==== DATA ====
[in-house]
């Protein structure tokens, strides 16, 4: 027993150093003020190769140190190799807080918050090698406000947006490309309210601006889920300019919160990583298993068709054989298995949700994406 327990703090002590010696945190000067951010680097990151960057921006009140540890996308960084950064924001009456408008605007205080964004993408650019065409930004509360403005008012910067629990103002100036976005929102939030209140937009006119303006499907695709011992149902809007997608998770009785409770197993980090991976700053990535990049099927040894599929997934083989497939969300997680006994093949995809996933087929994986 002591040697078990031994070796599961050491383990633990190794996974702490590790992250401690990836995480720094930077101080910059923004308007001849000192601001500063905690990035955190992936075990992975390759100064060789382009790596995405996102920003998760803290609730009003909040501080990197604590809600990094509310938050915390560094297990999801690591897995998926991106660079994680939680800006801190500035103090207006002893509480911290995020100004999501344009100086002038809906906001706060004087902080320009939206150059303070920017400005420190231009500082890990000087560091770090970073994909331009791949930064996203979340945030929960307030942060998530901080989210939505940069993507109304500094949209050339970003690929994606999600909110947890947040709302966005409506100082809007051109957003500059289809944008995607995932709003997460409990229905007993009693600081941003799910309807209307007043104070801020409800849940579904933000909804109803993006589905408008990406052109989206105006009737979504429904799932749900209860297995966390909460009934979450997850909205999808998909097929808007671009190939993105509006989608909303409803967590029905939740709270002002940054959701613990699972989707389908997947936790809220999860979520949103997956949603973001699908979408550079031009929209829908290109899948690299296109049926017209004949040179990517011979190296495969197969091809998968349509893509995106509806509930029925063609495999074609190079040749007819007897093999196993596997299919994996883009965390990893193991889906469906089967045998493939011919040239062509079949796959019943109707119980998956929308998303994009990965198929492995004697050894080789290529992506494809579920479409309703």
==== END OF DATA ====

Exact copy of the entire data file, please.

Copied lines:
[in-house]
């Protein structure tokens, strides 16, 4: 027993150093003020190769140190190799807080918050090698406000947006490309309210601006889920300019919160990583298993068709054989298995949700994406 327990703090002590010696945190000067951010680097990151960057921006009140540890996308960084950064924001009456408008605007205080964004993408650019065409930004509360403005008012910067629990103002100036976005929102939030209140937009006119303006499907695709011992149902809007997608998770009785409770197993980090991976700053990535990049099927040894599929997934083989497939969300997680006994093949995809996933087929994986 002591040697078990031994070796599961050491383990633990190794996974702490590790992250401690990836995480720094930077101080910059923004308007001849000192601001500063905690990035955190992936075990992975390759100064060789382009790596995405996102920003998760803290609730009003909040501080990197604590809600990094509310938050915390560094297990999801690591897995998926991106660079994680939680800006801190500035103090207006002893509480911290995020100004999501344009100086002038809906906001706060004087902080320009939206150059303070920017400005420190231009500082890990000087560091770090970073994909331009791949930064996203979340945030929960307030942060998530901080989210939505940069993507109304500094949209050339970003690929994606999600909110947890947040709302966005409506100082809007051109957003500059289809944008995607995932709003997460409990229905007993009693600081941003799910309807209307007043104070801020409800849940579904933000909804109803993006589905408008990406052109989206105006009737979504429904799932749900209860297995966390909460009934979450997850909205999808998909097929808007671009190939993105509006989608909303409803967590029905939740709270002002940054959701613990699972989707389908997947936790809220999860979520949103997956949603973001699908979408550079031009929209829908290109899948690299296109049926017209004949040179990517011979190296495969197969091809998968349509893509995106509806509930029925063609495999074609190079040749007819007897093999196993596997299919994996883009965390990893193991889906469906089967045998493939011919040239062509079949796959019943109707119980998956929308998303994009990965198929492995004697050894080789290529992506494809579920479409309703």